The last day of 2016

So, 2016.

Globally: Brexit, Trump, Syria, Calais, migrants, drowning, “Alt-Right”, tribalism, Le Pen, stupidity, Farage, Johnson, Gove, fake news, FTSE plunges, protest, gloating, hysteria.

Personally: surgery, fear, scars, struggling to stand, struggling to walk, running up hills, jumping into the sea, trying to become strong again.

If you’ve ever run down a hill and found the top half of your body going faster than your legs, lining you up for a high-speed face-plant, that was my 2016.

I started to put together a post about the politics of the day but I’m still barrelling towards that face-plant and there’s only 90 minutes left of the year. Perhaps I will finish this ex post facto, by way of a eulogy to 2016. That might be a good idea; I’m struggling to say anything good about the year while it’s still here, although I am ending it in the way that I wanted.

Tonight I stayed at home; I’d already decided to turn down any invitations and had spent a few days away from friends. It doesn’t mean I don’t love them. It means I wanted to stay at home.

To make the night special for the children, we bought in foods and flowers. I cleaned our home, spent the day on my hands and knees, digging into corners with brushes and cloths. Climbing the walls to reach the cobwebs. I’m a great believer in food and drink as a way to express affection, and to celebrate turning points in life, because it’s fun and delicious but also means that we gather together to enjoy life on a fundamental level. We cooked. Prepared delicious salads. Laid out meats and fish, fancy morsels from the deli. Put fruits in the fridge. Poured warm honey mead liqueur and chilled juices.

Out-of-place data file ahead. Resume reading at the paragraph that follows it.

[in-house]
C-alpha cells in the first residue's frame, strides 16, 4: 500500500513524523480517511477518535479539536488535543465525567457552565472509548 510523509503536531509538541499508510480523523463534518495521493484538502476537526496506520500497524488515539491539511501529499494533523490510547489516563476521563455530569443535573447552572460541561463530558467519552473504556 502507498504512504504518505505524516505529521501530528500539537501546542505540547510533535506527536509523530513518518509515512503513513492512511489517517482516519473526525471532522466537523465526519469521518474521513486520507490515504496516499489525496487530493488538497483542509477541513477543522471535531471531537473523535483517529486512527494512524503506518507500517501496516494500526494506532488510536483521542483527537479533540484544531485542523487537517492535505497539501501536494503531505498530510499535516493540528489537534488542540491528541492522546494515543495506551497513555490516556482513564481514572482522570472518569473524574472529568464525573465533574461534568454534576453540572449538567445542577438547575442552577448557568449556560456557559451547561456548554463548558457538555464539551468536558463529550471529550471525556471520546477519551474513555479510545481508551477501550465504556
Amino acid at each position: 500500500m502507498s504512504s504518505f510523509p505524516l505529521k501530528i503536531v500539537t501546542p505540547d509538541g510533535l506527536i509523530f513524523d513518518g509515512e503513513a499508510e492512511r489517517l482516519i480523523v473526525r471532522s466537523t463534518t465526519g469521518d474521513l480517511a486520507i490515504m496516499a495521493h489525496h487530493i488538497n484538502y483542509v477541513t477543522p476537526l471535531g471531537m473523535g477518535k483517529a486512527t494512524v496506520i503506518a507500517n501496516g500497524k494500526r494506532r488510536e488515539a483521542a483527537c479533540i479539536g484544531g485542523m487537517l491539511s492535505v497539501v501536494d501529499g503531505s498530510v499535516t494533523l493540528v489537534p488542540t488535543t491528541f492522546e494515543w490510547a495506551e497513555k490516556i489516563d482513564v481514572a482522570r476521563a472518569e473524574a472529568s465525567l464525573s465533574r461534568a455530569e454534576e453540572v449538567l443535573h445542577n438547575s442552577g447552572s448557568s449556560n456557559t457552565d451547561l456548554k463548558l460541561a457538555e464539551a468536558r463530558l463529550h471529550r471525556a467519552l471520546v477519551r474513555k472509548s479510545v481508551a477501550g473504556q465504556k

In the evening, I lit a fire. Ate chilled satsumas with my youngest, wrapped in blankets on the sofa. We all clustered around a dining table festooned with poinsettia and roses, and loaded our plates with slabs of pork pie, curls of smoked salmon, miniature spring rolls, hot snap peas and cherry chilli peppers. We stared at the food before we ate it. We ate around a glass table scattered with Carcassonne pieces. The children beat me. We left the table, to soak in bubble baths in the bathroom I had scrubbed. We returned in pyjamas fresh from the day’s laundry. We listened to the logs crackle and spit; logs that I hacked up myself some weeks ago, using a bow saw. I remembered my blistering hands and screaming arm muscles, and the tiredness in me felt more acceptable. I read The Giving Tree to my youngest (a beautiful book that I wholly recommend).

We watched television. Gordon Buchanon and polar bears – reminded me of forays into the sea, diving with cameras. I’m more afraid of bears than sharks. We watched Dawn French and laughed a lot, I understood her words on many levels, and my laughter came from somewhere deep. We watched Jools Holland, the children drifting now. Ruby Turner. Chaka Khan. UB40. Christine and the Queens. Spellbound by Hélöise Letissier. Hugging my awake child Happy New Year. Scooping up the others. Carrying them. Feeling my scars tugging, even now, months later. Glad and grateful to be able to walk with them in my arms. Settling them. Kissing them goodnight. Telling them that I love them. Watching my youngest smile in his sleep.

Goodnight, 2016.

Hello, 2017.




  1. pjlazos says:

    I felt like I was at your house this evening reading your post. Happy New Year.? Hoping for the best, bracing for the worst, knowing the only real constant is change.?

  2. TU says:

    In 2017 Dawn French liked my tweet. This might only be a thing if you like Dawn French as much as I do.

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